The United States is the industrialized nation with the largest number of homeless children and women. According to the National Center on Family Homelessness, there are over 1.6 million children in the United States who are experiencing homelessness. (In other words, 1 out of every 45 children in America are homeless.) This statistic does not account for children at risk of becoming homeless, hungry children, and children experiencing poverty. (CLICK HERE for more statistics and information about homeless children and families.)
It is reprehensible that children are experiencing homelessness. It is an experience that is difficult for children to explain and discuss with teachers, friends, and family members. It is also an experience that is impossible to understand for children who have never experienced homelessness and will never have to worry about the security of their housing or food. The Institute for Humane Education has compiled a suggested reading list of children’s books about homelessness. Books provide an avenue for discussing experiences. These books are good for both children experiencing homelessness and children who have never experienced homelessness.
Below is the Institute for Humane Education’s list of recommended books for children about homelessness. CLICK HERE to read more on the website of The Institute for Humane Education.
“Shoebox Sam” by Mary Brigid Barrett
2011. Grades 1–4. Delia and Jessie spend Saturdays with Shoebox Sam, who teaches them about making old shoes new again and helping those in need.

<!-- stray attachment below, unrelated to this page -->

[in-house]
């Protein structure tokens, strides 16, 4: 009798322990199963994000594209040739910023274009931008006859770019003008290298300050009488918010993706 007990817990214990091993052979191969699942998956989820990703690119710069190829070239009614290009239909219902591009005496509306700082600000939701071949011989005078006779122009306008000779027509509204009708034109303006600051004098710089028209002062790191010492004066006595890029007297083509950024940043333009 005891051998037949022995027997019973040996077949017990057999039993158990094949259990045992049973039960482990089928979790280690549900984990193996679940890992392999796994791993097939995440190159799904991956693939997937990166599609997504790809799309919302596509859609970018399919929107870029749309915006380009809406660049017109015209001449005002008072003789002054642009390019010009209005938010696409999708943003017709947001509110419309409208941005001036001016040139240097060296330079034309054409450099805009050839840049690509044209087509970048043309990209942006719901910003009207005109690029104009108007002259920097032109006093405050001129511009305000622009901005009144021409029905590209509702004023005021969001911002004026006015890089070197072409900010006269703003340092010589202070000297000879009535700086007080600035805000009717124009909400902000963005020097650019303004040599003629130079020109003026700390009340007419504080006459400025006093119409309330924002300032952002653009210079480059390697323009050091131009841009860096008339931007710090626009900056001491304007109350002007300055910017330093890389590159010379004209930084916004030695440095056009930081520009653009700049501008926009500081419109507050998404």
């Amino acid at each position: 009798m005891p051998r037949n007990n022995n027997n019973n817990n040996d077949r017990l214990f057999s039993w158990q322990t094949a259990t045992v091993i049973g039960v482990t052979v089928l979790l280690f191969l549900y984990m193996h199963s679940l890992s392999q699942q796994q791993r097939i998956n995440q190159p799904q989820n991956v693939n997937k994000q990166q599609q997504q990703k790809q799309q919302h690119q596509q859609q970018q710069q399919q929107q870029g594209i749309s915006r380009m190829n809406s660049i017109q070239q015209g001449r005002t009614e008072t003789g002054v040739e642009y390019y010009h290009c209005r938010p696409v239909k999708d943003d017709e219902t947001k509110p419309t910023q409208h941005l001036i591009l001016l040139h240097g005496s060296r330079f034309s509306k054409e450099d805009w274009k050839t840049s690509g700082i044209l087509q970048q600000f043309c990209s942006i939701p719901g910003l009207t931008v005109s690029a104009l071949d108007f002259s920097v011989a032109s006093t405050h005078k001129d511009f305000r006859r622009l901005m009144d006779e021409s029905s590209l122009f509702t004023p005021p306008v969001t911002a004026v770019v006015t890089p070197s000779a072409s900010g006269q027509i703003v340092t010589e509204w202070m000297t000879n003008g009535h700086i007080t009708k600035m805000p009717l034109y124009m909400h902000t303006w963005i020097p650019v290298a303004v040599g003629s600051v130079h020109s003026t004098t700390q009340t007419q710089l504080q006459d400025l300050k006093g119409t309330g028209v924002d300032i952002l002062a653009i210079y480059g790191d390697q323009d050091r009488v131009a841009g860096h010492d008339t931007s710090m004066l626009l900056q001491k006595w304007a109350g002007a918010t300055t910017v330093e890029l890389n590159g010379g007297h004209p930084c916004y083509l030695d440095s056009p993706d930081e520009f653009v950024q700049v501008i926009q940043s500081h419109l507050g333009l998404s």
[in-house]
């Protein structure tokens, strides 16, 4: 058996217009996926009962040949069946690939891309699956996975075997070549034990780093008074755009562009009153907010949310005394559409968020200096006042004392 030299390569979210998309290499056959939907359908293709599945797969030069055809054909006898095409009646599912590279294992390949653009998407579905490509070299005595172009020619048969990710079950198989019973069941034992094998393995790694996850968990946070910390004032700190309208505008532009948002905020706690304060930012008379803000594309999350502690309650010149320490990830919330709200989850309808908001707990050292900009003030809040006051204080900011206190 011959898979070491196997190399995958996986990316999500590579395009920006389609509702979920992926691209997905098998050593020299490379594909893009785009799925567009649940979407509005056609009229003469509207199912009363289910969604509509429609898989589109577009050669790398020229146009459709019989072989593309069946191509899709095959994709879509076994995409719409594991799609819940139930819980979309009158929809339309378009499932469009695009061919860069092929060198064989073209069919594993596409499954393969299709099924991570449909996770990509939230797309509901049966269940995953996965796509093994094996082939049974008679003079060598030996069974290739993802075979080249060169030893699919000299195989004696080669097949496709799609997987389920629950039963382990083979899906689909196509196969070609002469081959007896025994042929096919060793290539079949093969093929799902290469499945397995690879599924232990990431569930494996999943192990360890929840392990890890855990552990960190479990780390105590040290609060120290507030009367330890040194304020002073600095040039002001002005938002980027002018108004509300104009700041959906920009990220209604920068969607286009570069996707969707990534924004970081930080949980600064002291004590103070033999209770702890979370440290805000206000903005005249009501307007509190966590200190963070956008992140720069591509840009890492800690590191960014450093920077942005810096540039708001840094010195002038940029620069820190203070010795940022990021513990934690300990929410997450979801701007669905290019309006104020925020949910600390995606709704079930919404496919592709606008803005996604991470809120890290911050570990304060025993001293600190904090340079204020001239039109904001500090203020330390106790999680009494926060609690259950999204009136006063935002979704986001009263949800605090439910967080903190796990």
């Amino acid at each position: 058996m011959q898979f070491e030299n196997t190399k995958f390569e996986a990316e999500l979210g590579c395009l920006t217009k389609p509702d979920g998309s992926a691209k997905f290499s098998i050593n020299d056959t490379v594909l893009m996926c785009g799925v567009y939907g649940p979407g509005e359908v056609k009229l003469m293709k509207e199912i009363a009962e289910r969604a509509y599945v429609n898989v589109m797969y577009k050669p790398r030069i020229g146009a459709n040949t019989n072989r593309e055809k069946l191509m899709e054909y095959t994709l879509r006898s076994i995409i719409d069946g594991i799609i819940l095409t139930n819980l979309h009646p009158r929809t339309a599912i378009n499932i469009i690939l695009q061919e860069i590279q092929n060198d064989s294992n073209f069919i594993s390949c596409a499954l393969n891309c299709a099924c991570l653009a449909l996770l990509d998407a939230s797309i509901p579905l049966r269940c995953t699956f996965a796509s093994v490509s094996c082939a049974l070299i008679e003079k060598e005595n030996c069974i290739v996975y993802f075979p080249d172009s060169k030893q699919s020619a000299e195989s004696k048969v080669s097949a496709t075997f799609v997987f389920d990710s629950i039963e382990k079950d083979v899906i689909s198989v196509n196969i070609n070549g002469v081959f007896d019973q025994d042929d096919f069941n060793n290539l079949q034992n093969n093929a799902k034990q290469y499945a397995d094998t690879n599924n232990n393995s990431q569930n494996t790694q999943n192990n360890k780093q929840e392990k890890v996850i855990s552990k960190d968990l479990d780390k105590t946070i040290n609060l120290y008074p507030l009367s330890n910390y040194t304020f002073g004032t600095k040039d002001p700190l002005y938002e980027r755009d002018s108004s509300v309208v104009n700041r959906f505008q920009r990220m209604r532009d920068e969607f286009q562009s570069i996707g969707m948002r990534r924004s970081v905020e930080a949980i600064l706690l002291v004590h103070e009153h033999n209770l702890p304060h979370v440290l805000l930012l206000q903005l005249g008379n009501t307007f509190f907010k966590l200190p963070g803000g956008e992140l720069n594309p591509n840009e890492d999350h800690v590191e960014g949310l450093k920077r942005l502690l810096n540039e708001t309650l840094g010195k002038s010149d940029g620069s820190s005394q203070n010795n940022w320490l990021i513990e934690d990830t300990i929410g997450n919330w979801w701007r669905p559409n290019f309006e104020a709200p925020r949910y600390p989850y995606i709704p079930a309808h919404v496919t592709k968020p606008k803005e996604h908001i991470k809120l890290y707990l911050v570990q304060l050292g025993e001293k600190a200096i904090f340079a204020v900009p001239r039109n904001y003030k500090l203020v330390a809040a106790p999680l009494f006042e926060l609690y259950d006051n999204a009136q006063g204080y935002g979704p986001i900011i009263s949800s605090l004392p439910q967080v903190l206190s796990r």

“The Lunch Thief” by Anne C. Bromley
2010. Grades 1-4.
Rafael notices the new kid stealing lunches (including his), and uses his mom’s advice to use his voice & not his fists to resolve the problem.
“December” by Eve Bunting
1997. Grades 1–4.
Simon and his mom live in the tiny cardboard house they’ve built for themselves. On Christmas Eve they don’t have much, but it’s more than the woman who comes knocking on their door has. Does their generosity bring them a miracle?
“Fly Away Home” by Eve Bunting
1991. Grades PreK–3. A young boy talks about his and his father’s lives living in an airport and has hope for himself when he sees a trapped bird find freedom.
“A Shelter in Our Care” by Monica Gunning
2004. Grades K–3.
Since moving to America from Jamaica after her father died, Zettie and her mom live in their car while they both go to school and plan for a real home.
“Sélavi: That is Life: A Haitian Story of Hope” by Youme Landowne
2005. Grades 1–4.
Haitian street children band together and work to create a life for themselves.
“The Lady in the Box” by Ann McGovern
1997. Grades K–4.
When two siblings discover a homeless woman living in their neighborhood, they discover how easy it can be to make a difference in someone’s life.
“I Can Hear the Sun” by Patricia Polacco
1999. Grades 2–5.
A boy without a real home, Fondo feels lonely and unwanted. Then he meets Stephanie Michele, who takes care of the waterfowl at the pond and shares his sensitivity for nature. She teaches him how to help take care of the geese, especially one with special needs. When Fondo finds out he’s to be taken away, he looks to the geese for a miracle.
“The Can Man” by Laura E. Williams
2010. Grades 2–5.
Tim’s family doesn’t have a lot of money, but he really wants a skateboard for his birthday. When he sees Mr. Peters, “The Can Man,” who is homeless, collecting cans, Tim gets the idea to collect enough cans to pay for his skateboard, even though that means Mr. Peters gets less … it’s only until Tim’s birthday, after all. Tim really wants that skateboard, but a couple of encounters with Mr. Peters give him pause about what to do with the money he’s earned.